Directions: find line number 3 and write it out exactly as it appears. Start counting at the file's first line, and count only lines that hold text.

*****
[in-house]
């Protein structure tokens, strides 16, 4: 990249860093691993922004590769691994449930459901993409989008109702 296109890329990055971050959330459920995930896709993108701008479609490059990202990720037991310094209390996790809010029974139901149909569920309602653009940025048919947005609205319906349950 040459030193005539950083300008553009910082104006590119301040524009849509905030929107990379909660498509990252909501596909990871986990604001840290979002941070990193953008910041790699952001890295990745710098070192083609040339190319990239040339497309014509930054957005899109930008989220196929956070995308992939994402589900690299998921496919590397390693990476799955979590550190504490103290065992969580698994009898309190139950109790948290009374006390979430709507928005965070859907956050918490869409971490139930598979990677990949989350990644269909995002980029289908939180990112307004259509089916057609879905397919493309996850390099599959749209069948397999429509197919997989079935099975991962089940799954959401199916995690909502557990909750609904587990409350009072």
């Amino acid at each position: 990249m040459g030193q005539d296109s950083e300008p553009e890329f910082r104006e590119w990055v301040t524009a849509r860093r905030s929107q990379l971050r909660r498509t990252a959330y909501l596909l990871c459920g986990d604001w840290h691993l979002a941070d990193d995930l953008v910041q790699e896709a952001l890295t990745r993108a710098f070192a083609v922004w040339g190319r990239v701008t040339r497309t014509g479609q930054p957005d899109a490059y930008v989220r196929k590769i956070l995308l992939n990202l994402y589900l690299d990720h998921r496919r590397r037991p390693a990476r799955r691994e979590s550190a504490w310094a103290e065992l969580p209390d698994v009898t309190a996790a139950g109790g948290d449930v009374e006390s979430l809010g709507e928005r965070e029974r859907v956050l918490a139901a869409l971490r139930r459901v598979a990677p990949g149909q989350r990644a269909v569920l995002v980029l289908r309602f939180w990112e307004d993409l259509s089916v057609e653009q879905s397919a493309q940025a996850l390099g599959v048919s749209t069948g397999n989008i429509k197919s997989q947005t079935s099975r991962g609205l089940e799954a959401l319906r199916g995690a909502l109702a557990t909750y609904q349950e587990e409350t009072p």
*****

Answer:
């Amino acid at each position: 990249m040459g030193q005539d296109s950083e300008p553009e890329f910082r104006e590119w990055v301040t524009a849509r860093r905030s929107q990379l971050r909660r498509t990252a959330y909501l596909l990871c459920g986990d604001w840290h691993l979002a941070d990193d995930l953008v910041q790699e896709a952001l890295t990745r993108a710098f070192a083609v922004w040339g190319r990239v701008t040339r497309t014509g479609q930054p957005d899109a490059y930008v989220r196929k590769i956070l995308l992939n990202l994402y589900l690299d990720h998921r496919r590397r037991p390693a990476r799955r691994e979590s550190a504490w310094a103290e065992l969580p209390d698994v009898t309190a996790a139950g109790g948290d449930v009374e006390s979430l809010g709507e928005r965070e029974r859907v956050l918490a139901a869409l971490r139930r459901v598979a990677p990949g149909q989350r990644a269909v569920l995002v980029l289908r309602f939180w990112e307004d993409l259509s089916v057609e653009q879905s397919a493309q940025a996850l390099g599959v048919s749209t069948g397999n989008i429509k197919s997989q947005t079935s099975r991962g609205l089940e799954a959401l319906r199916g995690a909502l109702a557990t909750y609904q349950e587990e409350t009072p």